One feature of the new center is a designated area for School of Medicine and BJH dispatchers. In addition to updated communications systems, the dispatchers also have access to news, weather and Twitter feeds from media and local public safety agencies, which can be viewed at all times on large wall monitors. Radio communications, fire alarm systems and footage from hundreds of closed-circuit TV cameras on the Medical Campus are monitored, providing continuous information.
Another benefit is employees, students and visitors may call a single emergency number: 314-362-0911.
“We believe that treating the Medical Campus as one entity will help us to respond more quickly and in a more coordinated fashion,” said John Ursch, the School of Medicine’s executive director of Protective Services.
“Providing a quick and seamless response and ensuring the safety of all people on campus is extremely important to us, and we are always reviewing how best to achieve that.”
It was a fortunate circumstance that the Mid Campus Center was being planned at the same time as the Joint Public Safety Center, Ursch said. “It’s exciting to come to work every day in this new facility that we dreamed of and to see how the university and the hospital are working together to improve the safety of our faculty, staff, students and patients,” he said.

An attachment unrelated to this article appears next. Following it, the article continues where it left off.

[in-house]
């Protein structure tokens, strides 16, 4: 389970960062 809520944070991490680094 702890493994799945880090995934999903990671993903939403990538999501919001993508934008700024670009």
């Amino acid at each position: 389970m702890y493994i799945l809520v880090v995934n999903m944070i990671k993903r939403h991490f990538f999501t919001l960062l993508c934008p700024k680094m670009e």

Despite the center’s cutting-edge technology, a yellow legal pad has served as a trusty planning tool for Ursch and his colleagues, including Ty Davisson, director of emergency management for Washington University. Four years ago, they began sketching plans for an Emergency Operations Center (EOC) within the Joint Public Safety Center to serve as a central command for coordinating responses to a large-scale emergency such as a tornado.
A pencil sketch on an 8 ½ inch-by-11 ¾ -piece of paper transformed into the EOC’s 50 foot-by-5 ½-foot video wall. The massive screen simultaneously can show multiple displays — even 100 screens, if desired — of weather maps, security-camera feeds, local and national news and other images helpful in a crisis.
“It was exciting to make sketches that laid a foundation for what would become the EOC,” said Davisson, who worked in Joplin after the 2011 tornado, coordinating emergency resources such as generators and search-and-rescue teams. “To see it all become a reality is amazing. The university’s commitment to this project and the safety of students, employees and visitors has been, and continues to be, tremendous.”